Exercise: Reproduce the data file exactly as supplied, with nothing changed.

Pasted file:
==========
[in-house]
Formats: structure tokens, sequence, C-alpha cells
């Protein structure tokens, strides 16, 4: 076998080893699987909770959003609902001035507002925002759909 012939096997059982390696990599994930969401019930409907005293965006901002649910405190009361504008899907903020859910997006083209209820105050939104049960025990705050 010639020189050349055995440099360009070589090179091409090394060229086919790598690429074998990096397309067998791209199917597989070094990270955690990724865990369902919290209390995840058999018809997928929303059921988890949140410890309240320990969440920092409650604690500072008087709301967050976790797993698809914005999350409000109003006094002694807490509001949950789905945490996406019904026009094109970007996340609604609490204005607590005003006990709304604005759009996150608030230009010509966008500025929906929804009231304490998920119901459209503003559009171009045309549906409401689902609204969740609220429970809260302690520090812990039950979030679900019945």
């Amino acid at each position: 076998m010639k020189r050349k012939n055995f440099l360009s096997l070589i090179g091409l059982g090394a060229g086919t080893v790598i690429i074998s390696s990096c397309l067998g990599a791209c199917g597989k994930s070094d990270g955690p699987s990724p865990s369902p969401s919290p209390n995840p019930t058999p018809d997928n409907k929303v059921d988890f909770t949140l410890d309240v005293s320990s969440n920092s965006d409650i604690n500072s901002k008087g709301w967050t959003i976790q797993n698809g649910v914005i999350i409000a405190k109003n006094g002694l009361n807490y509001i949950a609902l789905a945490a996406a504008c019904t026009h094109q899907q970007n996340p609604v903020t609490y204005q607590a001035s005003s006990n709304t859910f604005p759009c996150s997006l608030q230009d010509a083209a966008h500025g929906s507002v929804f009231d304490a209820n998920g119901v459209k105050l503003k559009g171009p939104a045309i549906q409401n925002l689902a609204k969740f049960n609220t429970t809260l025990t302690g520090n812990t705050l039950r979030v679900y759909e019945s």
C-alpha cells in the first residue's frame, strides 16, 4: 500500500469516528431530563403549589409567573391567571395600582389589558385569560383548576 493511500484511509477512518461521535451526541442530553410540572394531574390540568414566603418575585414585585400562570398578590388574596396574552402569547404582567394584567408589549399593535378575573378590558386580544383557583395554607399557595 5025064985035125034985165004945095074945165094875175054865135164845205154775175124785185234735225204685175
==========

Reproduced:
[in-house]
Formats: structure tokens, sequence, C-alpha cells
């Protein structure tokens, strides 16, 4: 076998080893699987909770959003609902001035507002925002759909 012939096997059982390696990599994930969401019930409907005293965006901002649910405190009361504008899907903020859910997006083209209820105050939104049960025990705050 010639020189050349055995440099360009070589090179091409090394060229086919790598690429074998990096397309067998791209199917597989070094990270955690990724865990369902919290209390995840058999018809997928929303059921988890949140410890309240320990969440920092409650604690500072008087709301967050976790797993698809914005999350409000109003006094002694807490509001949950789905945490996406019904026009094109970007996340609604609490204005607590005003006990709304604005759009996150608030230009010509966008500025929906929804009231304490998920119901459209503003559009171009045309549906409401689902609204969740609220429970809260302690520090812990039950979030679900019945």
């Amino acid at each position: 076998m010639k020189r050349k012939n055995f440099l360009s096997l070589i090179g091409l059982g090394a060229g086919t080893v790598i690429i074998s390696s990096c397309l067998g990599a791209c199917g597989k994930s070094d990270g955690p699987s990724p865990s369902p969401s919290p209390n995840p019930t058999p018809d997928n409907k929303v059921d988890f909770t949140l410890d309240v005293s320990s969440n920092s965006d409650i604690n500072s901002k008087g709301w967050t959003i976790q797993n698809g649910v914005i999350i409000a405190k109003n006094g002694l009361n807490y509001i949950a609902l789905a945490a996406a504008c019904t026009h094109q899907q970007n996340p609604v903020t609490y204005q607590a001035s005003s006990n709304t859910f604005p759009c996150s997006l608030q230009d010509a083209a966008h500025g929906s507002v929804f009231d304490a209820n998920g119901v459209k105050l503003k559009g171009p939104a045309i549906q409401n925002l689902a609204k969740f049960n609220t429970t809260l025990t302690g520090n812990t705050l039950r979030v679900y759909e019945s």
C-alpha cells in the first residue's frame, strides 16, 4: 500500500469516528431530563403549589409567573391567571395600582389589558385569560383548576 493511500484511509477512518461521535451526541442530553410540572394531574390540568414566603418575585414585585400562570398578590388574596396574552402569547404582567394584567408589549399593535378575573378590558386580544383557583395554607399557595 5025064985035125034985165004945095074945165094875175054865135164845205154775175124785185234735225204685175